Sue Dives MA, Adv Dip, Dip SpLD, Cert Coach(AD/HD), UKCP Reg, MBACP

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Frequently Asked Questions

Concerning Therapy and Neurologically Diverse Syndromes

“What will a session be like, what will happen?”

Early sessions will involve looking at what you are hoping for and planning the way forward. It is difficult to generalise after that but when required there can be help with staying on track during the session and personal note taking for between session reminders. Throughout, the interplay between practical and psychological aspects will be allowed and encouraged. T
his will be a pragmatic collaboration and so focus may fall on a particular area according to current need or to longer-term aims. 
 
 
“Where do you stand regarding prescribed medication?”
I have an open view of medication for all conditions and work with people who take prescribed medication as well as those who do not. For some it is consistently reported to work well and provide opportunity. For others it is not the route for reasons of choice or suitability.
 

“What do you think of self-medication?”
Many, perhaps most people self-medicate with such things as coffee. With everything, it all depends on the degree of use. If any form of medication interferes negatively with the process of therapy then we would need to assess what was happening. As a guideline, the extensive use of alcohol or non-prescribed mood altering substances during the 24 hour period before the therapy session could create difficulties that may hinder the therapy. I reserve the right to not proceed with a session if I believe that a client is under the influence of any such substance at the time. 
 

“Do you think I was born with these problems or do you think something happened when I was growing up?”

The answer to that is complex and I am not able to generalise but I will try to answer. Neuroscience has shown that our genes and our environment work in combination. Our genes may determine that some things will be difficult for us to do or may give us a predisposition to having some problems but then expectations placed on us by society in the form of family, school, work, friends and our community, together with our experiences, also have an affect, both positive and negative. So, complex with no clear answer. However, neuroscience also carries hope that pathways in the brain can be formed, strengthened and changes made.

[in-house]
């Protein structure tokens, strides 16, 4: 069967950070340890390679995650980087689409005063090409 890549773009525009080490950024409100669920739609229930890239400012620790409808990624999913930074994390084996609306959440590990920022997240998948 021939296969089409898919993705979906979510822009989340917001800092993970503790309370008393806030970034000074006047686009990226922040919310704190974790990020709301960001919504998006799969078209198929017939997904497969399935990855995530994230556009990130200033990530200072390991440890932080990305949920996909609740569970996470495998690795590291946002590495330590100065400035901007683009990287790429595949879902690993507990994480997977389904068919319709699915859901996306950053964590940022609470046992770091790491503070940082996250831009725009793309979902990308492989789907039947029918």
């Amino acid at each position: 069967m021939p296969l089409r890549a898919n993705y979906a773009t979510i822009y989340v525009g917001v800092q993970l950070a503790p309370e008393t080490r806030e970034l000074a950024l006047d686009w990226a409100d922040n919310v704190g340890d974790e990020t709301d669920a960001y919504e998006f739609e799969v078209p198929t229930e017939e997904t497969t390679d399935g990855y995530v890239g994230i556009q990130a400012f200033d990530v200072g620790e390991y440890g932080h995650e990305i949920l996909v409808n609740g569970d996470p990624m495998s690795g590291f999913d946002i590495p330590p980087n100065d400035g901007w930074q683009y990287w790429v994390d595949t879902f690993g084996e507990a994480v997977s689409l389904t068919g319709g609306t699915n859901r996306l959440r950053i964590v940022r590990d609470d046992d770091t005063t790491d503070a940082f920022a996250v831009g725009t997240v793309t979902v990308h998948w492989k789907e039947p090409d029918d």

“I don’t like labels, why do you use them?”
I don’t like labels either; I think they can be very damaging. In working with me I will always consider that a label does not define a person, it is just one aspect. However, I try to think of labels as having potential to help. We are all individuals and labels defining specific syndromes are just aspects of who we are. For some these are important aspects that stand in the way of living a life of fulfilment, connection and harmony.

Being able to define difficulties under an umbrella label may bring many different responses.

It can be seen as useful to gain help and understanding. It can bring relief after a long search. Sometimes there are less comfortable feelings. It can be confusing as there is a lot of information out there, some of which is conflicting. Professionals, society, media, family and friends may all have their view: whether medication is advisable; how to change the environment for support; how to change unhelpful behaviour; the reasons behind the problems; and more.

“Diversity is a frequently used word of our time and is potentially enriching.
However, I believe it can be seen that to treat all people the same would favour some while penalising others.
We are individuals.”

Contact details for Sue
Telephone: 07513 501664